Later similar 'anti-camouflage' techniques are used in the 'colour-taylorisation' of factories, hospitals, military areas and municipal spaces, colour used to signal, divide, to make obvious and clear, to intensify the communication of particular utilities, to improves safety, alter mood and so on.


Paint is the geology of aesthetics. Synthetic chemistry on a mass scale is the deep control of modern human style. Synthetic chemistry leads, and is lead by, human tastes and capabilities in colour.

The 'Vulcan' of modern aesthetics is really the major synthetic paint corporations. This is a corporate history, and  as much as a history of the middle ages would talk about noble houses and lines of descent this speaks of  capital and factories. All of these characters, individuals and conflicting systems are dealing with colour-concepts made real by the forges of colour -Du-Pont, Monsanto Chemical Company, Kalle & Co.

the light of Vulcans forge comes from the Westinghouse Eclectic and Manufacturing Company and General Electric providing new forms and capacities of light itself, shaping the architecture and the concept of what a city is -what a city looks like at night.

The mind of Vulcan is filled with competing architectures of colour, from Munsell, Baily, Wadsworth and many others. Just as our words for colour seem to evolve along with our ability to manipulate specific colours the mass explosion of available pigments in the 20th century demanded a new language of colour; in her office in the ACCA Margeret Roarke receives the first letters describing a designer who has labelled their pet colour 'shocking' pink for the first time.

All of this flows from out ability to manipulate the materials of colour and that is driven by materials science, supercharged by corporate power, and that itself is in a relationship with desire itself, humans want colour, Aphrodite inspiring Vulcan.



This book sparked an odd moment of pattern-recognition for me, a callback to 'Playing at the World', Jon Petersons magisterial epic about the birth and development of Dungeons and Dragons. In particular the strange dual-hand of systemisation, of the Taylorist 'one best way'.

So on the one hand we have Taylor, systemisation, democracy, industrial mass production, 'fairness', openness, universal availability to all, immediate communication *using terms known to all* and which are always the same. Curiously, the universalism of full Taylorism has no room for the 'other', or at least, there is no way for the 'other' to exist within it. Corptatism largely fits in well with Taylorism.

And on the other hand we have the individual, the boutique, rareness, specialness, hierarchies, the particular, the individually inventive, secret or specific languages, 'your own way of looking at things', and to a degree, 'foreignness' and 'otherness', permission for the other or outer to exist and the idea you can communicate with the other or outer, but not absolutely, not in a systematic way. The small creator or cottage industry fits in well with whatever this anti-taylorist viewpoint can be called.

Colour, and fashion, like Dungeons and Dragons, exists across an unresolved polarity between these world-views. Both ideas exist simultaneously, neither ever fully resolving into the other, always in conflict, but also in communication, stealing from, adapting from, 'reading' each other in a creative dialectic which seems to me to capture something at the heart of our culture.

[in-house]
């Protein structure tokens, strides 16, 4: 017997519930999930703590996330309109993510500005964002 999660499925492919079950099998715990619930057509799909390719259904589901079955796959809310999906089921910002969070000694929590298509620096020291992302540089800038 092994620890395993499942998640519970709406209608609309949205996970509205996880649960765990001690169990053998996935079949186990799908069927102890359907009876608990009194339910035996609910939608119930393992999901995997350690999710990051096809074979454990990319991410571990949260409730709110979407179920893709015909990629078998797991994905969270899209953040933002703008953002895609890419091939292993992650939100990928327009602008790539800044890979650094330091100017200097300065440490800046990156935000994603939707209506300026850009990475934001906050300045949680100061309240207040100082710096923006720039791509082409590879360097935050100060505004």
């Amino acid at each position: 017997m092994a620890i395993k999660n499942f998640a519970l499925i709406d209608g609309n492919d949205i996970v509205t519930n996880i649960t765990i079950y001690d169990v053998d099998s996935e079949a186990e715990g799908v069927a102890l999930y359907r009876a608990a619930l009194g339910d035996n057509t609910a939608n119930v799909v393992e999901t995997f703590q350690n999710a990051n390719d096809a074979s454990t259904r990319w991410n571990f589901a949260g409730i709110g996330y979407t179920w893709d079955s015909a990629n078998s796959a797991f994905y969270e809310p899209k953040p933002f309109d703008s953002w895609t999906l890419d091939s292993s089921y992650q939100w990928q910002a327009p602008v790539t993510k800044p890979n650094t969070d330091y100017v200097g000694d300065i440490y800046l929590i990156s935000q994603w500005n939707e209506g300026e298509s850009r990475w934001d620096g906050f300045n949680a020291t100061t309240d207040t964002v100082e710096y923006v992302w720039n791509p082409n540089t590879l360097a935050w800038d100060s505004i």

Margaret Roarkes American Colour Card association is not beloved by all. Many small creators, and especially high status boutiques, refuse to use it, they complain that it restricts individuality and individual creativity. It’s also the desire of those seeking high-status that their colours, shapes and aesthetics be something related to, but clearly separate from, whatever is commonly available.

The mere existence of a 'common tongue' of industrial colour, when placed against the simultaneous taylorist and democratic / individualist and hierarchal dialectic of our culture, almost necessitates the creation of 'hidden tongues' - secret or non-publicised languages of colour and form.

This polarity seems to be built into geography itself, repeated and symbolised by the Franco-American connection. The strange relationship between the two, at once in communication yet also on some level denying each others qualities.

It repeats again in the unending flowing conflict between monochromy/tone and hyperchomy/PUNCH. People are drawn towards one or the other and, having exhausted it potentialities and growing tired of its excesses they move to its opposite, from monochrome to hyperchrome, from soft tonalities to vibrant primary oppositions. No one movement of this drama is the same as any other and they all take place over different battleground, the kitchen appliance, the car, bags and bonnets. But the drama never ends.

It repeats again in the dialectic between 'high' and 'low'. In America 'high' culture begins as male, Anglo, wasp, monochromatic and tonal, and 'low' culture is recent-immigrant, polychrome, vibrant, 'loud'. The language of colour used to both display and create different kinds of hierarchies and identities is always shifting but there is always some polarity between them. Though we might say forms of anarchy and uniformity do break out occasionally, the Great Male Renunciation being some kind of reassertion of uniformity and the 1960s being a moment of anarchy.